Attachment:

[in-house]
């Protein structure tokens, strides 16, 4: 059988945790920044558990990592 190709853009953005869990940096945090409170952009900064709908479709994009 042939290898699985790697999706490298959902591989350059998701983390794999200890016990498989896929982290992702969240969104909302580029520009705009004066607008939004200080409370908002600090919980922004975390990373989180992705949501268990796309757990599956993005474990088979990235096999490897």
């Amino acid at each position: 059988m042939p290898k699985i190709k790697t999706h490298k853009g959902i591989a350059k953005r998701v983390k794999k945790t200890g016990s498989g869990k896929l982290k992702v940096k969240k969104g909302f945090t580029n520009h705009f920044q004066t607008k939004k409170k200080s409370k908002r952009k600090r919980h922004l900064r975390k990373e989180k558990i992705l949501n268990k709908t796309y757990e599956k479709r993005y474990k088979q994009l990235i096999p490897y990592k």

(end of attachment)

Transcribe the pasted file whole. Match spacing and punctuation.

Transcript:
[in-house]
């Protein structure tokens, strides 16, 4: 059988945790920044558990990592 190709853009953005869990940096945090409170952009900064709908479709994009 042939290898699985790697999706490298959902591989350059998701983390794999200890016990498989896929982290992702969240969104909302580029520009705009004066607008939004200080409370908002600090919980922004975390990373989180992705949501268990796309757990599956993005474990088979990235096999490897």
């Amino acid at each position: 059988m042939p290898k699985i190709k790697t999706h490298k853009g959902i591989a350059k953005r998701v983390k794999k945790t200890g016990s498989g869990k896929l982290k992702v940096k969240k969104g909302f945090t580029n520009h705009f920044q004066t607008k939004k409170k200080s409370k908002r952009k600090r919980h922004l900064r975390k990373e989180k558990i992705l949501n268990k709908t796309y757990e599956k479709r993005y474990k088979q994009l990235i096999p490897y990592k």